Since I have lived most of my life on a very remote mountain farm I know a thing or two about forest management. This is not very important to primitive lifeway as such, but is offered as an insight into ecology and it carries relevance to forest gardening. The way I see it, there is but a small step from realising that you have an impact on nature to consciously directing that influence.
For the last couple of centuries up until about 70 years ago, this valley was largely deforested and heavily overgrazed by cattle, goats and sheep. Since agriculture became less profitable in marginal regions about 95% of the valley is yet again forested. However much of the orginal fertility and diversity has probably been depleted. Some of that original diversity can be found in the least accessible parts of the mountain slopes. Here elm and hazel usually dominates.
Only since I was a child I have observed the forest gardening area closing up and a new set of plants emerging in the enriching soil. The birch, aspen and alder is slowly being replaced by maple, rowan, bird cherry, hazel, ash and spruce. Despite the name Norway spruce, it is a recent invader, filling the gap left by the abandoned fields. It would probably newer have reached the kind of dominating position it has today if it wasn’t for the deforestation.
If your goal is high firewood or large craftswood production don’t clearcut, but cut the majority of the birch or whatever decidous tree you’re harvesting. Keep enough trees to keep a fairly closed canopy. We usually save the biggest and most desirable ones plus a few stong saplings for every stump. This will prevent a million of saplings sprouting. These millions will grow very slowly and weed themselves thinner at a rate which isn’t interesting to most landowners. Despite the disadvantages I see several neighbours mowing down all of their sapling thickets every 5 years or so. What do they get out of it? A few wrist thick firewood pieces and dry, infertile soil.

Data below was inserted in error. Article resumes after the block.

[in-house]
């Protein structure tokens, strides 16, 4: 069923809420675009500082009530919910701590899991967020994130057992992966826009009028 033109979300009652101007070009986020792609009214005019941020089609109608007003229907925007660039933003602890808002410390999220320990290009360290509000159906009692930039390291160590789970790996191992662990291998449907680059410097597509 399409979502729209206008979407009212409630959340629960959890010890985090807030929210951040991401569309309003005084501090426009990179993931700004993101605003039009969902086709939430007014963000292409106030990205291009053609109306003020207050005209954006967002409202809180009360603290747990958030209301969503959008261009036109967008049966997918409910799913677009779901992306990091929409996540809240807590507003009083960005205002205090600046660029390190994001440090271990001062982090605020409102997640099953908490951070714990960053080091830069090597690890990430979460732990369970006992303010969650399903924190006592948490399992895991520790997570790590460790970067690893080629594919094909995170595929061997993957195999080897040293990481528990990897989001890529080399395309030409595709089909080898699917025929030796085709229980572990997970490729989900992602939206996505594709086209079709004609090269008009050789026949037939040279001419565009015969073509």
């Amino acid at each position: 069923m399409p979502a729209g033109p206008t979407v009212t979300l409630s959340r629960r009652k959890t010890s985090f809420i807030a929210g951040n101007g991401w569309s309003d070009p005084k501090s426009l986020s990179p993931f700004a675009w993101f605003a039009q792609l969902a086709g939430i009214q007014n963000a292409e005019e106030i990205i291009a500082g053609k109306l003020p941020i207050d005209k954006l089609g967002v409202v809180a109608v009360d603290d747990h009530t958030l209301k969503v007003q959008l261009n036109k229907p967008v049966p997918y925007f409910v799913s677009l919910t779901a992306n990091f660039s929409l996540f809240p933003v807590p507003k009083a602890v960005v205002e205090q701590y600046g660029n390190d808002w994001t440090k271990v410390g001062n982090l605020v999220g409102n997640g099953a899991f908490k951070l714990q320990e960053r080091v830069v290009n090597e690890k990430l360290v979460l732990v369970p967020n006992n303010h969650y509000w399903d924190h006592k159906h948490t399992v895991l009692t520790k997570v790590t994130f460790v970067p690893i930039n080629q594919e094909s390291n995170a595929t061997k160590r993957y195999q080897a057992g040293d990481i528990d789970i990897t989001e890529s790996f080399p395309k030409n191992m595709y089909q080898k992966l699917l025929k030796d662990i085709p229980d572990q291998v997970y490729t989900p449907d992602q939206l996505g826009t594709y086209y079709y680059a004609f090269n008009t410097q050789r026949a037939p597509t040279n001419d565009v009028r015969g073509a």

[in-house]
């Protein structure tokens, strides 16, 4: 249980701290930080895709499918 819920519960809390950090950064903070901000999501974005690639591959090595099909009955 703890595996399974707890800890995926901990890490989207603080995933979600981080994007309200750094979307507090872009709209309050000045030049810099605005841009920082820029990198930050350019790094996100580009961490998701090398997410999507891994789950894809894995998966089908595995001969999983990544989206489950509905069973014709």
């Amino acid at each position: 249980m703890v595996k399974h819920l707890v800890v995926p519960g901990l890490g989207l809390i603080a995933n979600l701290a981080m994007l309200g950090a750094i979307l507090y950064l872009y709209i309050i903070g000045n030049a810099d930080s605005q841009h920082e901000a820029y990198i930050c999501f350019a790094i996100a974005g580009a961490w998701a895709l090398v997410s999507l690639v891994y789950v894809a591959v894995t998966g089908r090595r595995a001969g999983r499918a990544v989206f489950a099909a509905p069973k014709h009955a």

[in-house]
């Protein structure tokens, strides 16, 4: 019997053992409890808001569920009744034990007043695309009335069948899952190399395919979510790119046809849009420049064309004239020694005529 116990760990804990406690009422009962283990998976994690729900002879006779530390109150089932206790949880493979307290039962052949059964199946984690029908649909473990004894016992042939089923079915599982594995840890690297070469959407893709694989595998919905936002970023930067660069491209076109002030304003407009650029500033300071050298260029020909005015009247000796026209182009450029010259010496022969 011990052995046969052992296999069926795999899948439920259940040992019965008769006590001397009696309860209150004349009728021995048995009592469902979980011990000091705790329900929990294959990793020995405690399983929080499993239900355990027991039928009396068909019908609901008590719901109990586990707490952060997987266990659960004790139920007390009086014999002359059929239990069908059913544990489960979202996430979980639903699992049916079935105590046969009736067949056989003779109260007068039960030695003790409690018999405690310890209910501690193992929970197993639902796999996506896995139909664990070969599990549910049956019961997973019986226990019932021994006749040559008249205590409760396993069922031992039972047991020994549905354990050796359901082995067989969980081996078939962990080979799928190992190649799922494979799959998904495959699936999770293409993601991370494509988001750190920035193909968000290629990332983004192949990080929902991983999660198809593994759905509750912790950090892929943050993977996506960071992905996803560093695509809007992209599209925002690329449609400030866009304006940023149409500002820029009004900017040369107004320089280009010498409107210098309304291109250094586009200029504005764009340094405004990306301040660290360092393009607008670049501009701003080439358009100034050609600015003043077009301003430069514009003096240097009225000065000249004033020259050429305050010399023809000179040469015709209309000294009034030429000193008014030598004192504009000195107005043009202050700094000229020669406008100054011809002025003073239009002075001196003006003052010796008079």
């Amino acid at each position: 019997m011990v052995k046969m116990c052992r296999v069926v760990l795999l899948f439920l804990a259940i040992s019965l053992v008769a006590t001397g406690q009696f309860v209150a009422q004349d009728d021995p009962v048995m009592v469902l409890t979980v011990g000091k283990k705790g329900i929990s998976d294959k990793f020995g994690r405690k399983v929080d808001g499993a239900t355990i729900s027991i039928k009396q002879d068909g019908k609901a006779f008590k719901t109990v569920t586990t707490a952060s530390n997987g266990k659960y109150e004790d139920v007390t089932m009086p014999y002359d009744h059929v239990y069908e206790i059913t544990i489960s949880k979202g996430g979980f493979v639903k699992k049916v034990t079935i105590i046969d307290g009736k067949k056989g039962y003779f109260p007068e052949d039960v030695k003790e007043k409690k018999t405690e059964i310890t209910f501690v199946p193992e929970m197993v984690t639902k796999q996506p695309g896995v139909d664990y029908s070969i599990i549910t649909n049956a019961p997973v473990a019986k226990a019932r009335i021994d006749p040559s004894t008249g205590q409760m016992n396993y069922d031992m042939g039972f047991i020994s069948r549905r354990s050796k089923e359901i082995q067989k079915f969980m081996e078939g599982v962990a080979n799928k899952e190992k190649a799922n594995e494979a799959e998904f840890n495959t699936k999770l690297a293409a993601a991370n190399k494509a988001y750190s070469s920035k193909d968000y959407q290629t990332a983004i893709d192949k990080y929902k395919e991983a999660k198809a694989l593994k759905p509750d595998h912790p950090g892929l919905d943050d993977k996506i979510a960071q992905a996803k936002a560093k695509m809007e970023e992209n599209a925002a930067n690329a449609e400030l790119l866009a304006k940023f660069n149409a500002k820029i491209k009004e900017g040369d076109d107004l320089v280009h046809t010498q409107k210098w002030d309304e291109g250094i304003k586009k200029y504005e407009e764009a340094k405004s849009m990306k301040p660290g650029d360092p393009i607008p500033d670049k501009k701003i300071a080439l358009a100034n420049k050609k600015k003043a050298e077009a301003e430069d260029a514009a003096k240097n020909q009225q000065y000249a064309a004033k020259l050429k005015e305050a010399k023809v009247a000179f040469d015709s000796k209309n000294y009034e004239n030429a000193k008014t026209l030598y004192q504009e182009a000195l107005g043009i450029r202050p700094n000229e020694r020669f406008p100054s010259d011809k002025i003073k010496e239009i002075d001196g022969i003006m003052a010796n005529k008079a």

An intermediate solution is to keep a few trees and let sheep graze freely in there.
For my forest garden I am going for a different regime. Firewood and materials are here byproducts and food the primary goal. I can not afford to buy plants so I have moved semi-domesticated plums, cherries, viburnum and currants to supplement the hazels and wild strawberries already there. I have also moved a few alders for nitrogen fixation. I am lacking greatly in the herbal layer, I need a few very low maintainance and vigorously spreading ones. That is the “theme” for this garden: Very low maintainance, moderate production and high ecological value.
In order to further build the soil, especially on dry slopes, most of the felled trees are left to rot on the ground. The rest is taken for firewood.
We usually leave the trees until fall with their foilage on so they will evaporate most of their moisture through the leaves. Some of these were left from last year. Any good birch bark is skinned while fresh.
In not so long the plan is to (re-)introduce oak, chestnut, walnut and linden as well as helping to spread the elm which produces excellent food (I’ll tell you about it later). And after then maintain the forest garden with fires every few years. Any trees that are not utilized, but needs removing are ringmarked to die standing, providing more habitation nieches.